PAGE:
Friday, April 20, 2012

Jesus Henry Christ Movie Review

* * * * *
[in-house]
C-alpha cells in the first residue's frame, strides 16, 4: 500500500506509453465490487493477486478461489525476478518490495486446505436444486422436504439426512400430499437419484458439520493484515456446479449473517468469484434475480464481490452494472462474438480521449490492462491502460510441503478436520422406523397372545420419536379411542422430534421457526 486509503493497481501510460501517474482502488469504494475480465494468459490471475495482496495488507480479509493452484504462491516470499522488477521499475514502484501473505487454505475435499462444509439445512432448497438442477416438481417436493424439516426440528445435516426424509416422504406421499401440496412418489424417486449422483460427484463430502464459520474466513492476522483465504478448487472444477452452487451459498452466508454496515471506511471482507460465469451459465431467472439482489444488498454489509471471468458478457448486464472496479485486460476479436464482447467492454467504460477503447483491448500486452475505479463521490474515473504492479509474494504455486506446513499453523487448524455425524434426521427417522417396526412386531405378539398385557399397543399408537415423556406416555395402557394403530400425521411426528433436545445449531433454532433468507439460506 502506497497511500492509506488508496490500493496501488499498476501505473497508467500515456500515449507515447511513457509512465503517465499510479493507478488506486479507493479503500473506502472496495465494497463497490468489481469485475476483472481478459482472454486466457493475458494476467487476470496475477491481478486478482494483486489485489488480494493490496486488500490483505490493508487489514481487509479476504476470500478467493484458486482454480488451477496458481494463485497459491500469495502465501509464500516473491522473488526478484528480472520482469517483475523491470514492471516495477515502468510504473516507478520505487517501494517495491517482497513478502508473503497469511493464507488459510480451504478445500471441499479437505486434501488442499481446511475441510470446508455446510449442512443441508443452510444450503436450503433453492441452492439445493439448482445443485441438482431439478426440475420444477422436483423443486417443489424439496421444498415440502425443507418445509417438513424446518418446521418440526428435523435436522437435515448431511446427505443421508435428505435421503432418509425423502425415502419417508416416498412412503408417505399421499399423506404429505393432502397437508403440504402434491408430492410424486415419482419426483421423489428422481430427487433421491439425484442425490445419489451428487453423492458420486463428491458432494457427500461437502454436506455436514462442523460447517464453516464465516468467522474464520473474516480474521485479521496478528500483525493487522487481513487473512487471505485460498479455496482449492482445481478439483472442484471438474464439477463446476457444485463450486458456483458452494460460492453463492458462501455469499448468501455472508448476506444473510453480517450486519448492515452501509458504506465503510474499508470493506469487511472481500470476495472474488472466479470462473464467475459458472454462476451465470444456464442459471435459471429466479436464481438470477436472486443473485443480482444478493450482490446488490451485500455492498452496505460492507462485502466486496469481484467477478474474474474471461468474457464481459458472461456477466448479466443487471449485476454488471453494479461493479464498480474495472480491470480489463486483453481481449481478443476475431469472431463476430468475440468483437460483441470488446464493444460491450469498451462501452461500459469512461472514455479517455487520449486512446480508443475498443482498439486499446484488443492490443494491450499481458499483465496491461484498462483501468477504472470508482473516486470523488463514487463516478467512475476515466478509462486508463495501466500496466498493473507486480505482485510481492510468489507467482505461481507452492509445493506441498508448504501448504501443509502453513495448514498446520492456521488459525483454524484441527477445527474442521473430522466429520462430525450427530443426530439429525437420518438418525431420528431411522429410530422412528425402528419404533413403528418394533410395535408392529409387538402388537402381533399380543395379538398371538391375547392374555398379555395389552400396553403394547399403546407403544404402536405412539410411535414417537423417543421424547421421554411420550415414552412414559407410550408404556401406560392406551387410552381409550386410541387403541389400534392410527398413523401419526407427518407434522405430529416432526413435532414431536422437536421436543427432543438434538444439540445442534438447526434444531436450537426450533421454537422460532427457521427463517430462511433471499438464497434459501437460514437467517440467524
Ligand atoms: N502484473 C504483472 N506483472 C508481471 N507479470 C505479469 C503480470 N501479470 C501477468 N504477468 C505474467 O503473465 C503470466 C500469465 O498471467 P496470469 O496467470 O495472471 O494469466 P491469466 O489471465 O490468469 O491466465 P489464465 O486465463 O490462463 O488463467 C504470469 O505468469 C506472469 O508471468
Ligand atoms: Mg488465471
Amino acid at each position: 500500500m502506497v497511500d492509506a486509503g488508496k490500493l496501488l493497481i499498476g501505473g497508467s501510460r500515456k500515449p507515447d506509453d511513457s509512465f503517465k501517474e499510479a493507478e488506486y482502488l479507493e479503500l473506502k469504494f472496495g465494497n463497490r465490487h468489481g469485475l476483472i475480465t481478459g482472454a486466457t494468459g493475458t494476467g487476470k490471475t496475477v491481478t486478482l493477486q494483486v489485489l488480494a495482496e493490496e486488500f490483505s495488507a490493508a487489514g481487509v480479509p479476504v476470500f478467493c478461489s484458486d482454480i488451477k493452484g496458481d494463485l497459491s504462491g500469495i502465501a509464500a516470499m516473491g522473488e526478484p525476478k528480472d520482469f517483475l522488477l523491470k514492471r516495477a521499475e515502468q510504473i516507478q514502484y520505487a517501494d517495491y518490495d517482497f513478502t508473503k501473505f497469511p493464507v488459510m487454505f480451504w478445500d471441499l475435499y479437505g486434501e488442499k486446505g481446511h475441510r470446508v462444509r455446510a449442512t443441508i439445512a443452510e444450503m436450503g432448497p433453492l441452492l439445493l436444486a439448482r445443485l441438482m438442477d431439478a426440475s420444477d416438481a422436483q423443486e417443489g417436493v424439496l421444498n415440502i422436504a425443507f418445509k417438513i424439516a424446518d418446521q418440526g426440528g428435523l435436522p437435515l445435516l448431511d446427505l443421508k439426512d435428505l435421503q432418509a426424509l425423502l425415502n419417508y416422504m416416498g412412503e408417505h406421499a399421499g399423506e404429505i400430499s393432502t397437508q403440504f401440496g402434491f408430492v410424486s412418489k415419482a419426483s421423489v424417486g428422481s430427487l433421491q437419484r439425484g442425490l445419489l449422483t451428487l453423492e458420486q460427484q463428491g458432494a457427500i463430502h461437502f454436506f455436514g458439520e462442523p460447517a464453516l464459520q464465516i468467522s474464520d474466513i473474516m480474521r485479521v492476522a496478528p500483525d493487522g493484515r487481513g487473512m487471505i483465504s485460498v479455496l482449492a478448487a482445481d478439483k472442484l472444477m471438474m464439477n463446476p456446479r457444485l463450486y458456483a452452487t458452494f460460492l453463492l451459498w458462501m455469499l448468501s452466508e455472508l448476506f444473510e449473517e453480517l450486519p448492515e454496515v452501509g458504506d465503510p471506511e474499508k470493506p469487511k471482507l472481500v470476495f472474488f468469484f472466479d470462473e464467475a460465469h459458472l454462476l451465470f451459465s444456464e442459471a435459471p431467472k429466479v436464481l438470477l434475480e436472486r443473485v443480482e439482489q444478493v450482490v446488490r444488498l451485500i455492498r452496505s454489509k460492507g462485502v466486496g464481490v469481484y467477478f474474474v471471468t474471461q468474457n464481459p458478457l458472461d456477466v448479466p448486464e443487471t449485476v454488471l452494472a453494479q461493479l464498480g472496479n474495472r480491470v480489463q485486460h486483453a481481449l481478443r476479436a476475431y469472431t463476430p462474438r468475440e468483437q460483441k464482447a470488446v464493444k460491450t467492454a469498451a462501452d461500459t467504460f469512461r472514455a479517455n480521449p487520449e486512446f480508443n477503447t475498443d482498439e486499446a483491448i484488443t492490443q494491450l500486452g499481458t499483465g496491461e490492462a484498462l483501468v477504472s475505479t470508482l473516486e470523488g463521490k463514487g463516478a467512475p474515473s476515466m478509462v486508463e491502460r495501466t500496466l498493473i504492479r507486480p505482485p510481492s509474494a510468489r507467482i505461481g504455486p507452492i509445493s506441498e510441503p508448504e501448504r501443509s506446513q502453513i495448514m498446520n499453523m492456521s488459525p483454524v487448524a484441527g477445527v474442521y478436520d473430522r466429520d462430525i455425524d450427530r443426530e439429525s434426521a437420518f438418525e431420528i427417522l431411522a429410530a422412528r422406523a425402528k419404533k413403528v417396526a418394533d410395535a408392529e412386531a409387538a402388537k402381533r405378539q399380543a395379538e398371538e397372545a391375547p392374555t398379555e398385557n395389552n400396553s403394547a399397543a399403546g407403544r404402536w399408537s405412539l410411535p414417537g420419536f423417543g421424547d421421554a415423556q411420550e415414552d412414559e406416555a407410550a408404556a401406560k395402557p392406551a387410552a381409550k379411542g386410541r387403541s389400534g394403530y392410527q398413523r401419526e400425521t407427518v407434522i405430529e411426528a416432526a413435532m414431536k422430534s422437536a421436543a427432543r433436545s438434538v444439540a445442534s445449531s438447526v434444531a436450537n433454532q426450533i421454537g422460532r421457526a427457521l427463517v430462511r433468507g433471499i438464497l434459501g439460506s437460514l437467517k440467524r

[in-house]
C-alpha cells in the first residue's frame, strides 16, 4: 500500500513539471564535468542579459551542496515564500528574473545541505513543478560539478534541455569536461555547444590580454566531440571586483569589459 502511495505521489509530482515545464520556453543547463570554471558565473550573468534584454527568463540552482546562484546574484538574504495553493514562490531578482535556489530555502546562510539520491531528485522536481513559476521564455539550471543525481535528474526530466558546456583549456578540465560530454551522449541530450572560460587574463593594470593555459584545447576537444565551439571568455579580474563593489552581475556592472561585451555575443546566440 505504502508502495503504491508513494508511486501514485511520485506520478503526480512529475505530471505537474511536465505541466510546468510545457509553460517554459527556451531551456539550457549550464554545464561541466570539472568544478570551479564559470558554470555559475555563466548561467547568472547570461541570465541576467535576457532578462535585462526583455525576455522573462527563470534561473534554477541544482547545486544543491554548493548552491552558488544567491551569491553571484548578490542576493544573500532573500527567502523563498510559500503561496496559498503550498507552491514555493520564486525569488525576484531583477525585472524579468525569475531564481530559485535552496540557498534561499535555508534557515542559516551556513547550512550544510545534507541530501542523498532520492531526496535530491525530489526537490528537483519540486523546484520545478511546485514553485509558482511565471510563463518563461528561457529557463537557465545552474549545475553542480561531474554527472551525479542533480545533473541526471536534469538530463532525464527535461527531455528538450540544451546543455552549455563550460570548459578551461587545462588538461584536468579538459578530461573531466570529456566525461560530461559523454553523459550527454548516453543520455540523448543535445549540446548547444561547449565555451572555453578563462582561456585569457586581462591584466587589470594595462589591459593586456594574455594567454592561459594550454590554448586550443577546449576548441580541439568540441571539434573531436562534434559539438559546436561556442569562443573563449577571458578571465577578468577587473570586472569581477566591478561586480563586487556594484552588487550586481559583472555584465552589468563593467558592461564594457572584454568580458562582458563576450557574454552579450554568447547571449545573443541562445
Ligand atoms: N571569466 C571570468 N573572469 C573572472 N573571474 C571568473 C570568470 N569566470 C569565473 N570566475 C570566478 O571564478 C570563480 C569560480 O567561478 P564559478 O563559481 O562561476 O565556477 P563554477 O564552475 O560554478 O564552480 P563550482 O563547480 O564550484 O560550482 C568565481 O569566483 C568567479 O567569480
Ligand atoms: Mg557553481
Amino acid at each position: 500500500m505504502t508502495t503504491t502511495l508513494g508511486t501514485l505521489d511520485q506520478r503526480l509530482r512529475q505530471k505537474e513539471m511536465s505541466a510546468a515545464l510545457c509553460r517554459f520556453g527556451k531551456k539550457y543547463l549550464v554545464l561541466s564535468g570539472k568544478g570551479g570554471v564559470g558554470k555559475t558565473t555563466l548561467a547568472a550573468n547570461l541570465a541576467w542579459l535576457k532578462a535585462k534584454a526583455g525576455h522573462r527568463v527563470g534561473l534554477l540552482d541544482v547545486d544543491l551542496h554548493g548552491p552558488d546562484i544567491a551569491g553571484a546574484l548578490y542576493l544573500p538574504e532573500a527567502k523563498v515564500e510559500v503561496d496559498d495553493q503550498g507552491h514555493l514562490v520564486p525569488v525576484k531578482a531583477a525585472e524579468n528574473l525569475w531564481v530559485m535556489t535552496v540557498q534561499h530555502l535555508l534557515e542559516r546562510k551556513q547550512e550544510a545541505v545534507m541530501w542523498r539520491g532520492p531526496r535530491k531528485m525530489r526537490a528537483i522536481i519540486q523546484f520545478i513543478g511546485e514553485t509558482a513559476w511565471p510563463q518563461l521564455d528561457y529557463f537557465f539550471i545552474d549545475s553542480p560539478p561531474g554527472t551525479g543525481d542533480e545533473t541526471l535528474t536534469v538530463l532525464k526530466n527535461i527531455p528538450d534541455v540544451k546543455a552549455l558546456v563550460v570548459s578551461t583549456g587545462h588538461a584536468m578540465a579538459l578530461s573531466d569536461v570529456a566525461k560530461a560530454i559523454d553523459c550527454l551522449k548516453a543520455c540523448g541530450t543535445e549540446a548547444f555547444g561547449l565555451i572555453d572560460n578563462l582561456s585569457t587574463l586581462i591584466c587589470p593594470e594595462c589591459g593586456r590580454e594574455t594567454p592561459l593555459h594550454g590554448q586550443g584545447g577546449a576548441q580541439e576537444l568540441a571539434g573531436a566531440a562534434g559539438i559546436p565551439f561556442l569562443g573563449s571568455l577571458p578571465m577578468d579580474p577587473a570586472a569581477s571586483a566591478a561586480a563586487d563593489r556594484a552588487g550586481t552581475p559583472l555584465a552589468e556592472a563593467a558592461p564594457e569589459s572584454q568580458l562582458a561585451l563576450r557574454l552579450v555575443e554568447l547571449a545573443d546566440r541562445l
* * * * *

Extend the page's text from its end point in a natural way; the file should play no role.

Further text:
Jesus Henry Christ Movie Review, Written by: Karen Benardello Director: Dennis Lee (‘Fireflies in the Garden’) Starring: Jason Spevack (‘Ramona and Beezus’), Toni Collette and Michael Sheen Teens often spend most of their adolescence trying to spend as little time with their families as possible. But when they don’t know who one of their parents is, their need to find their family and identity is often one of the most important things in their life. The need to fully discover one’s background and personality is cleverly shown in the new comedy ‘Jesus Henry Christ.’ While the title character in the film, Henry, is known for his unnaturally high IQ, he is like many children in one regard-he wants to know his father. ‘Jesus Henry Christ’ follows Henry James Herman (played by Jason Spevack), a 10-year-old boy genius who is set to start college. While he’s smarter than the rest of the children in his former elementary school, he still longs for the one thing they have that he doesn’t: a father. After speaking to his Grandpa Stan (played by Frank Moore), Henry learns that he was a test-tube baby, and his biological half-sister is-the 12-year-old Audrey O’Hara (portrayed by Samantha Weinstein), who is an outcast herself. She is ridiculed by her classmates for being the test-subject of the book ‘Born Gay or Made That Way?,’ which was written by her father, Dr. Slavkin O’Hara (played by Michael Sheen). Much to the dismay of Henry’s mother, the left-wing feminist Patricia (portrayed by Toni Collette), Henry searches for his father. Along the way, he meets Slavkin by chance in a book store, and the two talk about their lives. They decide to test their DNA to find out once and for all if Slavkin is really Henry’s father. Writer-director Dennis Lee, who adapted ‘Jesus Henry Christ’ from his 2003 Academy Award-winning short film of the same name, perfectly captured the ever-evolving family dynamic that’s happening across America with the Hermans and O’Haras. The film proves that families no longer need to have a mother and a father to have intellectual children who aren’t afraid to stand up for what they believe in. Patricia and Slavkin realize that they must do whatever it takes to care for, and protect, their children, not matter what the personal costs are. To continue reading this review, please visit Shockya.

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